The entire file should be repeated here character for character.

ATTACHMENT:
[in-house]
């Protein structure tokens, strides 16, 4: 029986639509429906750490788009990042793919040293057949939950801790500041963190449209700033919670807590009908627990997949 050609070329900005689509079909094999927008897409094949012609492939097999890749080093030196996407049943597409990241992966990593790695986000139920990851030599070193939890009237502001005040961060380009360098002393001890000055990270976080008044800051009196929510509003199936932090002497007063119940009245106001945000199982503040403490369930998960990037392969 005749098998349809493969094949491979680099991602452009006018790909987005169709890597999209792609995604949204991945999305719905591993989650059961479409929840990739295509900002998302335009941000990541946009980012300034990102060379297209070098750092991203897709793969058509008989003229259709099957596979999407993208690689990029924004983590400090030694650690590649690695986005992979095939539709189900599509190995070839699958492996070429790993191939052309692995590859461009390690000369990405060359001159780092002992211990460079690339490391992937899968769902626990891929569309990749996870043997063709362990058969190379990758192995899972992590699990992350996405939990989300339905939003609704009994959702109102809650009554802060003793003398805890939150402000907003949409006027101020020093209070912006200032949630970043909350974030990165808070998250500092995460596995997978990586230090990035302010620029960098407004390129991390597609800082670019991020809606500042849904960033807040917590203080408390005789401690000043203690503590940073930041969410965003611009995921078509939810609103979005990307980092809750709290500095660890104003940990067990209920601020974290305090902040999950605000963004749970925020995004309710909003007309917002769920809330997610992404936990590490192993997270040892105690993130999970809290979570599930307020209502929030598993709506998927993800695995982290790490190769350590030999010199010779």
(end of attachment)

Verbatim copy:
[in-house]
């Protein structure tokens, strides 16, 4: 029986639509429906750490788009990042793919040293057949939950801790500041963190449209700033919670807590009908627990997949 050609070329900005689509079909094999927008897409094949012609492939097999890749080093030196996407049943597409990241992966990593790695986000139920990851030599070193939890009237502001005040961060380009360098002393001890000055990270976080008044800051009196929510509003199936932090002497007063119940009245106001945000199982503040403490369930998960990037392969 005749098998349809493969094949491979680099991602452009006018790909987005169709890597999209792609995604949204991945999305719905591993989650059961479409929840990739295509900002998302335009941000990541946009980012300034990102060379297209070098750092991203897709793969058509008989003229259709099957596979999407993208690689990029924004983590400090030694650690590649690695986005992979095939539709189900599509190995070839699958492996070429790993191939052309692995590859461009390690000369990405060359001159780092002992211990460079690339490391992937899968769902626990891929569309990749996870043997063709362990058969190379990758192995899972992590699990992350996405939990989300339905939003609704009994959702109102809650009554802060003793003398805890939150402000907003949409006027101020020093209070912006200032949630970043909350974030990165808070998250500092995460596995997978990586230090990035302010620029960098407004390129991390597609800082670019991020809606500042849904960033807040917590203080408390005789401690000043203690503590940073930041969410965003611009995921078509939810609103979005990307980092809750709290500095660890104003940990067990209920601020974290305090902040999950605000963004749970925020995004309710909003007309917002769920809330997610992404936990590490192993997270040892105690993130999970809290979570599930307020209502929030598993709506998927993800695995982290790490190769350590030999010199010779």